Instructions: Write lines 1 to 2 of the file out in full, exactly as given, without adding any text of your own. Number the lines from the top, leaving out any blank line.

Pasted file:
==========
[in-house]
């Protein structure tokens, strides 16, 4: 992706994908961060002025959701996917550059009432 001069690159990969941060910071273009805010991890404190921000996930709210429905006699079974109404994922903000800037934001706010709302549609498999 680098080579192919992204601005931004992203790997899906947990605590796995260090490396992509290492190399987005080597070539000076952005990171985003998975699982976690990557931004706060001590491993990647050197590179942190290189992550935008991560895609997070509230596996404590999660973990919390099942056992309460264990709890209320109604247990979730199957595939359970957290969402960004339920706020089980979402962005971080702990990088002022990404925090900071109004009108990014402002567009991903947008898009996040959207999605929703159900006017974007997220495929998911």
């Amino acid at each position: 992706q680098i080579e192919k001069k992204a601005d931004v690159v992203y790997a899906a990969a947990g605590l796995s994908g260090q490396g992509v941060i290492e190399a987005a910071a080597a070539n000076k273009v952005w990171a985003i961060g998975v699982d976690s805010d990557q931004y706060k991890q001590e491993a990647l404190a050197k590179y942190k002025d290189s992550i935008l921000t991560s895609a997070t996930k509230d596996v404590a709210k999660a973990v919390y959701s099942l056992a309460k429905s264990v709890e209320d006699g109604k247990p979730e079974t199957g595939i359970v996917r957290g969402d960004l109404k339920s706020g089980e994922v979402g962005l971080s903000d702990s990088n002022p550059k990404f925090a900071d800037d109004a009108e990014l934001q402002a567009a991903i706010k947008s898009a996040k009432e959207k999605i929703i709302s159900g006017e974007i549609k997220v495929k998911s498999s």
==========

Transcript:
[in-house]
């Protein structure tokens, strides 16, 4: 992706994908961060002025959701996917550059009432 001069690159990969941060910071273009805010991890404190921000996930709210429905006699079974109404994922903000800037934001706010709302549609498999 680098080579192919992204601005931004992203790997899906947990605590796995260090490396992509290492190399987005080597070539000076952005990171985003998975699982976690990557931004706060001590491993990647050197590179942190290189992550935008991560895609997070509230596996404590999660973990919390099942056992309460264990709890209320109604247990979730199957595939359970957290969402960004339920706020089980979402962005971080702990990088002022990404925090900071109004009108990014402002567009991903947008898009996040959207999605929703159900006017974007997220495929998911």